Part one of HBO’s “Leaving Neverland” aired Sunday, and viewers heard graphic accounts of two men who accused Michael Jackson of sexually abusing them when they were children.
The four-hour documentary examines the molestation accusations of two men – Wade Robson and James Safechuck – against Jackson, who died in 2009. Robson and Safechuck, now 41 and 37 respectively, allege the years of sexual abuse took place in the late ‘80s and early ‘90s.
The Jackson family has called the film a “public lynching” and described Jackson’s accusers as “admitted liars,” in reference to sworn statements made by both Safechuck and Robson while Jackson was alive that he did not molest them.
Taj Jackson, the singer’s nephew, said in a tweet Sunday that Robson and Safechuck have no credibility.
“I’ve been around my uncle only thousands and thousands of hours. And since my uncle is not here to defend himself, the credibility of the accusers matter. And Wade and James have none.”
Some viewers said the film lacked evidence and balance
Supporters of Jackson tweeted with the hashtag #MJInnocent, with some questioning the reasoning behind the use of vividly graphic details of alleged encounters between Jackson, Safechuck and Robson.
Others condemned the documentary because Jackson is not alive to defend himself.
“Michael Jackson was under FBI surveillance for well over a decade. They found NOTHING to substantiate claims of child abuse. He was also fully exonerated following his ‘05 trial. #LeavingNeverland fails to highlight these FACTS - and MJ is no longer here to defend himself,” said TV personality Elgin Charles.
Charles also questioned why the film didn’t feature Jackson’s “children, family, and/or estate” and why it was released 10 years after his death.
Writer and filmmaker Gabriel Torrelles wasn’t a fan of the documentary’s storytelling technique. Part one of “Leaving Neverland” featured interviews with Robson and Safechuck along with the families of both men.
“From a storytelling standpoint #LeavingNeverland is a very bad documentary. I’m up to listen the stories of survivors of any abuse. I’m on their side always, but this being about the greatest megastar in the world and a dead person, I expected a lot more of facts and research,” Torrelles tweeted.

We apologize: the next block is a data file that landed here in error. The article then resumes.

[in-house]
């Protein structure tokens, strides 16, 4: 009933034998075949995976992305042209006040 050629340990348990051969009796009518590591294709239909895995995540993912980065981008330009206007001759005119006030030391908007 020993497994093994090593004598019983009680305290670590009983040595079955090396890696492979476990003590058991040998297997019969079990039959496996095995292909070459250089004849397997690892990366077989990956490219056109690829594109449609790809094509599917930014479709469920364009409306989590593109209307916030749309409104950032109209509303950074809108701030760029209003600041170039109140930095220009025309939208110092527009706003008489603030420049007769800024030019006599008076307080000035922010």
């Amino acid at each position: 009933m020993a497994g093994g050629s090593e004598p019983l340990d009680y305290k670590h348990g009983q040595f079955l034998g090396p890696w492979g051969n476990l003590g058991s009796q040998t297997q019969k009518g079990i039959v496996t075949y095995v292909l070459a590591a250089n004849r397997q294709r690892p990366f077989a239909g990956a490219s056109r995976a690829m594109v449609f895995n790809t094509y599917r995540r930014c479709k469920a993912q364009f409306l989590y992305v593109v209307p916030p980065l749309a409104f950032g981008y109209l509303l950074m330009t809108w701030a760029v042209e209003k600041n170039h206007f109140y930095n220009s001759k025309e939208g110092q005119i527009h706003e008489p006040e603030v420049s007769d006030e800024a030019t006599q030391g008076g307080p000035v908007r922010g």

Others threatened to boycott Jackson’s music
However, there were viewers who said the accusations against Jackson were unforgivable.
“They were innocent little kids. They knew no better. This man must be removed from any/all pedestals, and put in his proper place in history: a megastar who abused his power to molest little boys. Unforgivable. #LeavingNeverland,” said director Morgan J. Freeman.
Director Ben Rock said the documentary deepened his already negative feelings toward Jackson.
“#LeavingNeverland has officially turned my antipathy to Michael Jackson into actual nausea. What a grotesque creep,” he tweeted.
Some even said they wouldn’t listen to his music again.
“Will never listen to a Michael Jackson song again. This documentary is shockingly, sickeningly believable. Totally disgusting,” said sportswriter Jason La Canfora.
Viewers were critical of accusers’ parents
Cinematographer Rick Kosick questioned why the parents couldn’t see the warning signs.
“I just watched part one of #LeavingNeverland on @HBO and I have a question. How come these parents couldn’t read the warnings signs written all over the place that said. Stay away, this dude is a total creep..,” he tweeted.
Actor and producer Luke Barnett commented on the demeanor of the parents during their interviews.
“I’m only 45 minutes in but am genuinely disturbed at how smiley and laughy the parents in #LeavingNeverland are while talking about the houses and vacations where their kids were molested,” he tweeted.
Activists weighed in on sexual assault
There were also those who spoke about the deeper issues the documentary brought up, like the credibility of sexual assault victims. Activist and author Blair Imani said on Twitter that she would not watch the film because it was triggering for her, but stressed the importance of believing survivors of abuse.
“No matter how beloved the abuser, it is imperative to believe survivors. #MJ #LeavingNeverland,” she tweeted. “I won’t be watching the film, because it’s absolutely way too triggering for me. I hope that if it’s too troubling to watch for you, you also take a break. No need to retraumatize yourself.”
Activist Kenidra Woods said she also believed the survivors.
“Stories came out on this years ago but people chose to ignore it because he’s Michael Jackson. Well, I believe survivors. Every sexual predator should be held accountable regardless of who they are. I pray for the healing of every young boy he’s victimized.#LeavingNeverland,” she tweeted.
Actress Amber Tamblyn said the documentary made her think about the exploitation of children.
“As a former child actress, I can’t help but watch this documentary and think about how wrong it is for children to be put in the position of performing for the soul purpose of pleasing adults. It’s such a slippery, dangerous, often abusive slope. #LeavingNeverland,” Tamblyn tweeted.
Part two of “Leaving Neverland” airs Monday at 8 p.m. (CNN and HBO share parent company WarnerMedia.)
CORRECTION: This story has been updated to correct the attribution of the Jackson family’s reaction to the film. It was the family’s statement, not the Jackson estate, that called the film a “public lynching.”
CNN’s Sandra Gonzalez and Christina Maxouris contributed to this report.